Our motivations and methods were crystal clear say the team, and YES we made a strong Gospel appeal to you all.
What enabled and motivated us?
HOW were we not afraid but BOLD to tell you the Gospel of
Paul makes that clear with two negatives then one positive
A. Not self-pleasers
We weren’t coming there for the sake of
our health … we were not seeking any benefit for ourselves
1. Not error
“the appeal we make does not spring from error “
Those guys were there serving another cause entirely … the TRUTH.
Truth was their great big motivation … and living as we do in such a heavily post-truth era, that has got to be our unique point of distinction!
This is the SURPRISING thing that marks us out and sets us
We tell the Gospel because we’re wedded to the truth.
They weren’t there to assert things that make THEM happy and that THEY could be comfortable with … their commitment was to the uncomfortable truth … truth that also makes US squirm at OUR failures and OUR faults.
That has a huge impact on the way we tell folks the Good News of God.
“or impure motives”
Now this is REALLY relevant to our contemporary church context.
1) uncleanness 1a) physical 1b) in a moral sense: the impurity of lustful, luxurious, profligate living 1b1) of impure motives
It is possible to set out, or to pursue, Christian ministry and leadership to further yourself in such things … and Paul and co. repudiate that here.
I saw an article recently on just how mega-rich being mega-pastors had made some Americans whose names are well-known as Evangelical super-stars.
I have no way of checking on that article so I won’t go into it, but let’s signpost that Ezekiel has harsh things to say about shepherds who are in it for themselves and use their position to tear at the flock.
You can read about it in Ezekiel 34:10 ff.
How different the example of godliness we’ve seen recently in the Anglican church in Uganda:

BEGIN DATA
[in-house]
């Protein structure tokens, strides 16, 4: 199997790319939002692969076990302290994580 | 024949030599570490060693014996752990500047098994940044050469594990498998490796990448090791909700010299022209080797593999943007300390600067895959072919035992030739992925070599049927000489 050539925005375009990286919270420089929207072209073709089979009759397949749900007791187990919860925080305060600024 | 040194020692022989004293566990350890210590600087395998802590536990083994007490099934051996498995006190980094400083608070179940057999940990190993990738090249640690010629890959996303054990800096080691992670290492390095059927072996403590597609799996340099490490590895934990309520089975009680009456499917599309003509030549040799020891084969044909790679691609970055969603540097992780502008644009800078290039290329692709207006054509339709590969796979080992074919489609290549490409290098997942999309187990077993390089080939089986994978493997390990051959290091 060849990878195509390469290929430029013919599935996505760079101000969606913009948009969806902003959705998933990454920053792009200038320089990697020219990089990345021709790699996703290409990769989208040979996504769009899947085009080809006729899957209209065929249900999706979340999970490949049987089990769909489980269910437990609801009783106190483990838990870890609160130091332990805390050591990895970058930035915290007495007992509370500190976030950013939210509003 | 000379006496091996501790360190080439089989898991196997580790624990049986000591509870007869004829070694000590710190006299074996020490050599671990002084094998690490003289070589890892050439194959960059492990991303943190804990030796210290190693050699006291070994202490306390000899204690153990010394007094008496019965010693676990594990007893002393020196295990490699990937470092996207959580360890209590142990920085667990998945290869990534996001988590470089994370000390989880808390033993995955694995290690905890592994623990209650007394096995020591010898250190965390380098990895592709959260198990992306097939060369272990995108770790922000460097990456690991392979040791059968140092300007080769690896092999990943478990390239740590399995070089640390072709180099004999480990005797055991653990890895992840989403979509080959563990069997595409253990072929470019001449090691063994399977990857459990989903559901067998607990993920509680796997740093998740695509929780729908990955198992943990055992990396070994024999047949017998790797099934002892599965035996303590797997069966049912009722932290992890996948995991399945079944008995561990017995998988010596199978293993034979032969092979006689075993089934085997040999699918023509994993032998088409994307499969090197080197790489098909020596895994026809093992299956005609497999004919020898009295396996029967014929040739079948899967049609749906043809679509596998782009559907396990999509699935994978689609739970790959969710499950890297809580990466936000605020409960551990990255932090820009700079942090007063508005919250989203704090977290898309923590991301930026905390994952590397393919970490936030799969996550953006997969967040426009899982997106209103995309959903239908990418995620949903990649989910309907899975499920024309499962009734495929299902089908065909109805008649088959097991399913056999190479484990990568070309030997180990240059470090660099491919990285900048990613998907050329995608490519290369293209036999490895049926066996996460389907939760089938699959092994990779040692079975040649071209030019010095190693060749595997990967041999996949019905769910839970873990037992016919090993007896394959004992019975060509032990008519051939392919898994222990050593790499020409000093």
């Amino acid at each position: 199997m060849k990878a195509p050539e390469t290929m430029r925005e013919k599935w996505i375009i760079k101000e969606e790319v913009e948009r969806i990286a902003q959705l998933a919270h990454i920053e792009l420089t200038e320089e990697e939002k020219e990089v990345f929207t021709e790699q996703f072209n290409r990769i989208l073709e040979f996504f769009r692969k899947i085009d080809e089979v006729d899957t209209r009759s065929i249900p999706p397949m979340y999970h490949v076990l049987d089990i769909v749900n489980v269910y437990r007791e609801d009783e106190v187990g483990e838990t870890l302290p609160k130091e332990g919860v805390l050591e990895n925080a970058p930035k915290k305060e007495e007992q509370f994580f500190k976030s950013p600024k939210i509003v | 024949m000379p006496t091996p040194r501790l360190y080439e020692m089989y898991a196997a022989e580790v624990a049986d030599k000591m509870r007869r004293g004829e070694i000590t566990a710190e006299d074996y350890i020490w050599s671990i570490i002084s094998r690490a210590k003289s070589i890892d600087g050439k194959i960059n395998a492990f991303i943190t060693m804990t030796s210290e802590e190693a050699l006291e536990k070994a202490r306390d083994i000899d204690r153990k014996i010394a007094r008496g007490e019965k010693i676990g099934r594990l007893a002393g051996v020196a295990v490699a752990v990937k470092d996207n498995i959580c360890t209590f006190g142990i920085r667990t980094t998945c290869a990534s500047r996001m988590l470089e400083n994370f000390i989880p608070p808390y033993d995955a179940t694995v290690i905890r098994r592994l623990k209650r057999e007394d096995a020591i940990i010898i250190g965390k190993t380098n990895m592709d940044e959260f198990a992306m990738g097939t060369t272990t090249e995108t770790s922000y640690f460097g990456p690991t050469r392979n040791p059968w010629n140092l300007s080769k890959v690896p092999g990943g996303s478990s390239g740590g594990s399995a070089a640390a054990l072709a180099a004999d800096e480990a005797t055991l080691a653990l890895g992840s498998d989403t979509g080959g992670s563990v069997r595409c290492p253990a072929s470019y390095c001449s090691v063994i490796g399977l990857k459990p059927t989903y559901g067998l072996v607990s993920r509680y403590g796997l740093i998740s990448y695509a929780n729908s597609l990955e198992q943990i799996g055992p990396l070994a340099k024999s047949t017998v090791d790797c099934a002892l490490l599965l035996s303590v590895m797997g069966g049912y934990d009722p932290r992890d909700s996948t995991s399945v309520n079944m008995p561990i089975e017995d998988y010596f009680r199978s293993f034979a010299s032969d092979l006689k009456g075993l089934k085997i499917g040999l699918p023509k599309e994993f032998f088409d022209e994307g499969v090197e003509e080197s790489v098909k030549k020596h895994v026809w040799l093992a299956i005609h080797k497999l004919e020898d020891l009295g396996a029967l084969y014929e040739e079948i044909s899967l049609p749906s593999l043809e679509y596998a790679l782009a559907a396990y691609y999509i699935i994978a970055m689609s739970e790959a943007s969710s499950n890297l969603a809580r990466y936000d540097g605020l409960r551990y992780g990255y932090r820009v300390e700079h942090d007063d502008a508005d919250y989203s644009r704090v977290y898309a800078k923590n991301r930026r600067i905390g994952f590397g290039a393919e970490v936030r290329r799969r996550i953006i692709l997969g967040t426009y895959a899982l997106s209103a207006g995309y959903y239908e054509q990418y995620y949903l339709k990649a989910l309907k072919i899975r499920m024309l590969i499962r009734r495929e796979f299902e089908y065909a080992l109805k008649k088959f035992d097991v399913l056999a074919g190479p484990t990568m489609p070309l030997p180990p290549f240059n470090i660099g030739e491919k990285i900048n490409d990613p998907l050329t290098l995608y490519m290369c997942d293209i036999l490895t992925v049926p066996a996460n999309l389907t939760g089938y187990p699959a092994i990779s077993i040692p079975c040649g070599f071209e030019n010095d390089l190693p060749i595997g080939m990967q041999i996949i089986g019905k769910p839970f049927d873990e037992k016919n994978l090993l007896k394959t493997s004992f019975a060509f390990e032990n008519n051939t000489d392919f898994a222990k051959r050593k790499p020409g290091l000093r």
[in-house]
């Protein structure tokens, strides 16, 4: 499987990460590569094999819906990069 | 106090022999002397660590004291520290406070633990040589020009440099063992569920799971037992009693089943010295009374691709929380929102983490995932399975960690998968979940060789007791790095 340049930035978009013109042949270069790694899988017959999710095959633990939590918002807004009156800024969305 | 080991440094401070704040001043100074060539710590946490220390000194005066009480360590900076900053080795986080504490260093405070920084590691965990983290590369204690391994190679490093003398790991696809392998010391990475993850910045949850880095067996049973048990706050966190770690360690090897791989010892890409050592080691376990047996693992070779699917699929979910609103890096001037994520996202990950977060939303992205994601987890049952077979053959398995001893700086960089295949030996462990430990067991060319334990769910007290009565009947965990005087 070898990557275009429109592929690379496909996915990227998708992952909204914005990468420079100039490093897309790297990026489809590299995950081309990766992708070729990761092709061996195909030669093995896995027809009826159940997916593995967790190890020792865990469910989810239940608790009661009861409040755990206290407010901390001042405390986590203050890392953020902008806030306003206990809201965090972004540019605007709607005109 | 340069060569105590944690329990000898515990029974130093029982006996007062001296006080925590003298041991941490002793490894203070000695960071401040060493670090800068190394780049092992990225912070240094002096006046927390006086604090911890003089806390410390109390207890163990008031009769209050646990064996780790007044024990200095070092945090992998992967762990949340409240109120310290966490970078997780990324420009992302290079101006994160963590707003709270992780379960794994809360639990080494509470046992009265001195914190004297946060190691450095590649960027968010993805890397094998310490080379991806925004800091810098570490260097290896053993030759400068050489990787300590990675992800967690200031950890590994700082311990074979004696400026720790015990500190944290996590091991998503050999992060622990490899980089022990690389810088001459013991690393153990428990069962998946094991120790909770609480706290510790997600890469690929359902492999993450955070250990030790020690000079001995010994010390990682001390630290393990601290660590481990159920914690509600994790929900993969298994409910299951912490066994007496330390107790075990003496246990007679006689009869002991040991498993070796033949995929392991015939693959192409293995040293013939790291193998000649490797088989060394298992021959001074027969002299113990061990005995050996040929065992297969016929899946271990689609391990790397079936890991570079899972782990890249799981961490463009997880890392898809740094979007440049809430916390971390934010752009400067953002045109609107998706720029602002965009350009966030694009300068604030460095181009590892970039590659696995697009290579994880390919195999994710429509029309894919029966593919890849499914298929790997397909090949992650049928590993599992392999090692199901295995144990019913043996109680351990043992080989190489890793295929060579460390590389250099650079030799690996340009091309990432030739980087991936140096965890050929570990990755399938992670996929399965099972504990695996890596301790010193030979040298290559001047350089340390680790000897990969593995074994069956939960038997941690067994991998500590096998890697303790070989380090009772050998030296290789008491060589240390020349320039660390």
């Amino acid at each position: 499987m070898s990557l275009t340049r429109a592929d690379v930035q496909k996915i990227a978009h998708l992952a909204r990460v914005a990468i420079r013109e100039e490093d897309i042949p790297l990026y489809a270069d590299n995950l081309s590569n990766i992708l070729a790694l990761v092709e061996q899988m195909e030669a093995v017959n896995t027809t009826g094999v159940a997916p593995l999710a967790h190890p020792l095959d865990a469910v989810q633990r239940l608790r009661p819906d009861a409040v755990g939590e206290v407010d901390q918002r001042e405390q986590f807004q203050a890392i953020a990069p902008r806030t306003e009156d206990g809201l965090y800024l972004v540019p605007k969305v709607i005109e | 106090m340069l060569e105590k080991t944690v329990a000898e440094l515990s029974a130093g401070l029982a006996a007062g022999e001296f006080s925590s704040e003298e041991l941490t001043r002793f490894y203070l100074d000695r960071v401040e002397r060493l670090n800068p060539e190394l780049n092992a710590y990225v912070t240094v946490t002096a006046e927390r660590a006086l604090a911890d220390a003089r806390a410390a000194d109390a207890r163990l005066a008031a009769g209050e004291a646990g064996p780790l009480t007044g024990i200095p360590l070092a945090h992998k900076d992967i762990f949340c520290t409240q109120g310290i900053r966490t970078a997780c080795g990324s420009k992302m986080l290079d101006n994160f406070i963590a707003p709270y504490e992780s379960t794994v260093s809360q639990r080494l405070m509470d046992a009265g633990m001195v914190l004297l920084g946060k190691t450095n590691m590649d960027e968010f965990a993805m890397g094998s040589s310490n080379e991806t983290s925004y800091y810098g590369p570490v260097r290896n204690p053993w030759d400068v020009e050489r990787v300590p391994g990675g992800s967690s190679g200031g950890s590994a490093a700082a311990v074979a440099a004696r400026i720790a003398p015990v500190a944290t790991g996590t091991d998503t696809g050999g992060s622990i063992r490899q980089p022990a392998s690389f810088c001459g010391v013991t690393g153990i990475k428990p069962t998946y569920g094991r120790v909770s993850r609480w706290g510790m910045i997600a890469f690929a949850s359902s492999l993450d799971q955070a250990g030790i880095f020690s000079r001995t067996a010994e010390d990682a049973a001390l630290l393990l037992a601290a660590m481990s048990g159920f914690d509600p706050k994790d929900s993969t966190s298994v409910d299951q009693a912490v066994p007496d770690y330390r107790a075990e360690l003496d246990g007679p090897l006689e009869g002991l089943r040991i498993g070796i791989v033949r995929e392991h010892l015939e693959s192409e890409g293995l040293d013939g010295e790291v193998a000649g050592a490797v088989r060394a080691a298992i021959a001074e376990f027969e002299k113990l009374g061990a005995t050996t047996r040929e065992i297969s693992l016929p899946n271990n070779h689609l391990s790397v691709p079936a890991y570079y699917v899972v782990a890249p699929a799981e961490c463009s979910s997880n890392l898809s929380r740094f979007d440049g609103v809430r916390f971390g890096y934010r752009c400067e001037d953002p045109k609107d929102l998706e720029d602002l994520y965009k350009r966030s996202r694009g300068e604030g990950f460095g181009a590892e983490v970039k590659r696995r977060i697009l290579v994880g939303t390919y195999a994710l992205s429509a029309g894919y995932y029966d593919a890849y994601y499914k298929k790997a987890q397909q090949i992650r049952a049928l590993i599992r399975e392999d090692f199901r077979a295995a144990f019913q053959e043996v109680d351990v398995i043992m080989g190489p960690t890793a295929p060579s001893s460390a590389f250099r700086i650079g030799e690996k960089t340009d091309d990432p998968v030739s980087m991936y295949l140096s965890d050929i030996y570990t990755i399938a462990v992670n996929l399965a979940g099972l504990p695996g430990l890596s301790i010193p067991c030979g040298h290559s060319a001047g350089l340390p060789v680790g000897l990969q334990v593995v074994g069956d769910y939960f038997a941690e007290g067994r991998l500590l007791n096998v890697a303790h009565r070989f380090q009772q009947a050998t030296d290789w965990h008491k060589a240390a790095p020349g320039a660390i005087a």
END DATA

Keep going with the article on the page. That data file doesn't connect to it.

“It is with a very heavy heart that I inform you that my predecessor, retired Archbishop Stanley Ntagali, has been involved in an extra-marital affair with a married woman, which he has acknowledged.
This adultery is a grievous betrayal on many levels. Retired Archbishop Ntagali has betrayed his Lord and Saviour, his wife and their marriage vows, as well as the faith of many Ugandans and global Christians who looked to him to live the faith he proclaimed.
He betrayed the office of Archbishop, his ordination vows, and the moral commitments he championed.
The Church of Uganda has approximately 13 million members, all of whom have “sinned and fallen short of the glory of God,” as the Bible says in Romans 3.23. At the same time, the Church holds its leaders more accountable to the same standards we are all called to uphold.
… We are committed to transparency as well as pastoral care for those who have been affected by this situation.
This is not a time for us to gossip. This is a time for repentance; a time for prayer; a time to examine our own sin and failings in humility; and a time to make all our relationships right before God.
Please pray for the spouses in both relationships, for repentance and healing in those who have committed adultery, and for justice and forgiveness to flow throughout our land.
Finally, I want to make it very clear that the Church of Uganda continues to uphold marriage as a lifelong, exclusive union between one man and one woman. Adultery is as immoral as homosexuality and we will not shy away from our commitment to this moral standard.
Likewise, if there are any church structures that have enabled such behaviour to be covered up, we are committed to identifying them and repenting of systems that protect abusers and harm victims. No one is above God’s law.”
THAT is the sort of commitment to clarity and the sort of Gospel centredness that Paul & co. are reflecting to us in this passage. Repudiating (in this verse) ἀκαθαρσία, and doing it with the grace the Gospel gives.